Increase Physical Activity
Staying active is key to feeling young and aging healthily. This doesn’t mean all your free time should be spent in the gym, but rather a light exercise for a brief period every day. There are tons of exercise programs out there specifically designed for seniors such as yoga, water aerobics, and circuit classes. At the bare minimum, we recommend taking a 10-minute walk every day. Walking is one of the best ways for seniors to stay fit. It’s proven to strengthen muscles, help with osteoporosis, improve circulation, and assist in weight loss.
Reach Out To An Old Friend
It’s normal to lose a couple friends as we get older. But it’s never too late to revive a past friendship. In the past, it may have been much more difficult to keep in touch, but thanks to advances in technology rekindling old friendships couldn’t be easier. Set New Year resolutions to reach out to a couple old friends and set a date to hang out and catch up. Chances are, they’ll be thrilled to hear from you!
Spend More Time With Your Grandchildren
They say you don’t know what happiness is until you’ve had grandchildren. And they’re right! How can you not light up when you see their adorable faces? Unfortunately, some people don’t have the ability to drive up the street to see their bundles of joy. Thankfully, Independa is an incredible solution that can bring you closer to your family anytime, anywhere! If you don’t want to miss out on their special moments and golden years, Independa can keep you connected.
Work Out Your Brain
Muscle mass isn’t the only thing we lose over time. Just like working out at the gym, our brains need exercise too. Researchers believe that consistent mental exercise is vital to a healthy memory and strong cognitive thinking. This year, strengthen your mind by learning an instrument, take a cooking class, register for an online course, do puzzles, or anything that can sharpen your thinking skills.
We left this for last because this is incredibly important. A study found that 10 percent of adults 55 to 85 years of age experience anxiety in the same prevalence among other age groups. This can be characterized by feelings of loneliness, worry, irritability, trouble sleeping, tiredness, and loss of appetite. This poses a risk particularly for seniors as they’ve experienced hard loss, suffer more pain due to chronic diseases, and side effects from medication. If you are experiencing these symptoms for more than two weeks we recommend speaking up to your friends, family, and physician.
2018 is going to be a tough year. There will be many up and many downs but all we can do is focus on becoming a better version of our past selves. If you want to grow and thrive this year we recommend starting with the New Year resolutions mentioned above. Have any other helpful New Year Resolution suggestions? Be sure to let us know on our Facebook page.
Is there anything the adult children of older parents can do to improve care for their parents in a cost efficient, less disruptive way?
Surprisingly, the answer is yes! Here are a few free or low-cost ways you can care for your aging parents:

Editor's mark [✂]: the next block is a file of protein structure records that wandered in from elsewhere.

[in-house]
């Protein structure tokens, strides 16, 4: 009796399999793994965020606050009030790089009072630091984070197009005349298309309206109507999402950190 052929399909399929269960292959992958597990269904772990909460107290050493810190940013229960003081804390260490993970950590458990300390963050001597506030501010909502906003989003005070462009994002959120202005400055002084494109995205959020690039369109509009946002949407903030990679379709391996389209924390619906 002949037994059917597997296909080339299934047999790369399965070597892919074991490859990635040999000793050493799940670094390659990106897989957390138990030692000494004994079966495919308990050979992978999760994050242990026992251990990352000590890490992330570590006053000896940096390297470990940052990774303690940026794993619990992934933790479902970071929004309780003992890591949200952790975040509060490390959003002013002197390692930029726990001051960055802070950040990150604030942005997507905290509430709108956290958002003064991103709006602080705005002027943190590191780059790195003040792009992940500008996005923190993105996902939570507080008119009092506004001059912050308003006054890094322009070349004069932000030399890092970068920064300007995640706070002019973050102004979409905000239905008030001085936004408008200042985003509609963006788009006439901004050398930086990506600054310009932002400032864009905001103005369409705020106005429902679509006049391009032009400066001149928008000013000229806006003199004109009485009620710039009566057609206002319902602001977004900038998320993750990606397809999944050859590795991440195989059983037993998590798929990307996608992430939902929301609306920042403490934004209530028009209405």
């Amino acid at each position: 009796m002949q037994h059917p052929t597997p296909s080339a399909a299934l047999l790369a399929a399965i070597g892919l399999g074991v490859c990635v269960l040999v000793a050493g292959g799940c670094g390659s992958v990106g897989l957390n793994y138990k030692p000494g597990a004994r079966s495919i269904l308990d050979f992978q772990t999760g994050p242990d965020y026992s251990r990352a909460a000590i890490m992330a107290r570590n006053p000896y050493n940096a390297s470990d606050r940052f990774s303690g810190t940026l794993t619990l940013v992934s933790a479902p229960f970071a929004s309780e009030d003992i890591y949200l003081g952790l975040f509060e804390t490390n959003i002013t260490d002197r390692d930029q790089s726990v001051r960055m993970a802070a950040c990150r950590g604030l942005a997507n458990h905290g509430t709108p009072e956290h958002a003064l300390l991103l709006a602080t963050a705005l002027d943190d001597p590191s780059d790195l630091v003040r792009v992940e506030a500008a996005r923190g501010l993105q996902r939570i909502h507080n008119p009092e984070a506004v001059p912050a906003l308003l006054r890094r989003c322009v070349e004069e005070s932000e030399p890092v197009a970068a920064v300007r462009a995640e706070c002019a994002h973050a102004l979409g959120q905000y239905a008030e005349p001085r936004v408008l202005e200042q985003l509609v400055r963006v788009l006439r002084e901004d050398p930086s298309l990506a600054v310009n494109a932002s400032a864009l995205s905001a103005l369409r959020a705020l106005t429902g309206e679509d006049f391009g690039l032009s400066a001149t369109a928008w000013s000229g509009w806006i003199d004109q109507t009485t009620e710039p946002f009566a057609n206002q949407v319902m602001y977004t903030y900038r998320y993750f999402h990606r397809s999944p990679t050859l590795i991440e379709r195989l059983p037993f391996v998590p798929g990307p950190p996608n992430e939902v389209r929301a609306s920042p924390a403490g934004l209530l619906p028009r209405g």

1) Get Grandkids & Grandparents Together
By: Richard D. Della Penna, MD
Chief Medical Officer at Independa, Inc.
I am currently in Nepal, an economically poor but culturally-rich country still badly wounded by last April’s devastating 7.8 earthquake. Six months later, hundreds of thousands of displaced people remain without proper basic housing. If that were not enough, Nepal is now struggling with another disaster; a border blockade from India, resulting in progressively worsening shortages of gasoline, life-saving medicines, non-perishable food staples and many other items. Nepal’s people live with a chronic shortage of electricity as well which further compounds the problem.
There is a silver lining: these terrible hardships are bringing out the best in people, especially as two major Hindu festivals approach:
- Dashera, which marks the victory of good over evil
- Tihar, a joyous time of thanks for past blessings and prayers for continued blessings in the new year
The exuberance and joy associated with the festivals is subdued in comparison to usual times but remains strong.
I am currently staying with a large family in the heart of Kathmandu. It is a joined family, whose members span three generations. Aama, an 83-year woman with multiple chronic conditions and significant self-care limitations lives in her home with the families of five of her six sons. This includes five daughters-in-law and nine grandchildren whose ages range from 6 months to 22 years. As Aama’s need for physical assistance increased over time, her family provided it, allowing her to remain as independent as possible and central to family life.
In the days leading up to Dashera and Tihar, Aama is consulted on just about everything, from the menu and it’s traditional dishes to reminding her eldest daughter-in-law of the ritual items needed. She has played a key role in the rituals.
I continually compare and contrast aging in Nepal with aging in America. While there are exceptions, key observations about aging in Nepal include: